The ocean is the largest sink for anthropogenic carbon dioxide (CO2), absorbing ~25% of the CO2 emitted annually, which offsets rising atmospheric CO2 levels and associated warming. An important area of research in OCB involves careful monitoring (e.g., geochemical tracers) and prediction (e.g., ocean and earth system models) of how the ocean's capacity to absorb carbon is changing, which has serious implications for the global carbon cycle and climate. The OCB community is also interested in studying the key physical, chemical, and biological processes that influence ocean carbon uptake and storage.
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Products & Publications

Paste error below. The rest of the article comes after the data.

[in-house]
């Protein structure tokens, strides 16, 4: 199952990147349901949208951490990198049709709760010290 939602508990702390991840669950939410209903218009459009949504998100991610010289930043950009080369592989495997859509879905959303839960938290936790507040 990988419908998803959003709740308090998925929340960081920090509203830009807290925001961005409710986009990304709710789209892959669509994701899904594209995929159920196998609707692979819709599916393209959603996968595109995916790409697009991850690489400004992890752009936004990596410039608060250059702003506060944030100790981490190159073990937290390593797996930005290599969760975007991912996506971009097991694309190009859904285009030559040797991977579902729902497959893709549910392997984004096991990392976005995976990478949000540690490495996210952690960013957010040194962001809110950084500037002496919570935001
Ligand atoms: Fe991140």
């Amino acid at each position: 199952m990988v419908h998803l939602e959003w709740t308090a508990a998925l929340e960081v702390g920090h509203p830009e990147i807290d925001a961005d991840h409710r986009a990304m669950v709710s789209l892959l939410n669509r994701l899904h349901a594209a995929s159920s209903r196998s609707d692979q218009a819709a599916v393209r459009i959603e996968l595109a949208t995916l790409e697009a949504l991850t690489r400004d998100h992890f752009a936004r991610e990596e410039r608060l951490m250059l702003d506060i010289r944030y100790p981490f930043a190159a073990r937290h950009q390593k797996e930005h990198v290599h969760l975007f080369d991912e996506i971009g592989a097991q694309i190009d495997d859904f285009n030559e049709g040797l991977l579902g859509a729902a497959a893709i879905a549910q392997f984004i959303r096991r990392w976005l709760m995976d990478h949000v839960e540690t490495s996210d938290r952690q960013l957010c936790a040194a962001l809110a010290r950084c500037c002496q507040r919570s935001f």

Feely, R. A., L. D. Talley, J. L. Bullister, C. A. Carlson, S. C. Doney, R. A. Fine, E. Firing, N. Gruber, D. A. Hansell, G. C. Johnson, R. M. Key, C. Langdon, A. Macdonald, J. T. Mathis, S. Mecking, F. J. Millero, C. W. Mordy, C. L. Sabine, W. M. Smethie, J. H. Swift, A. M. Thurnherr, R. H. Wanninkhof, M. J. Warner (2014): The US Repeat Hydrography CO2/Tracer Program (GO-SHIP): Accomplishments from the first decadal survey. A US CLIVAR and OCB Report, 2014-5, US CLIVAR Project Office, 47 pp.
Russell, J., H. Benway, A. Bracco, C. Deutsch, T. Ito, I. Kamenkovich, and M. Patterson (2015): Ocean’s Carbon and Heat Uptake: Uncertainties and Metrics. US CLIVAR Report 2015-3, 33 pp.
Outreach & Communication
Ocean Carbon and Biogeochemistry Program (2015). Temporal and Spatial Perspectives on the Fate of Anthropogenic Carbon: A Carbon Cycle Slide Deck for Broad Audiences with explanatory notes. Contributors: S. Khatiwala, T. DeVries, J. Cook, G. McKinley, C. Carlson, H. Benway. doi:10.1575/1912/7670.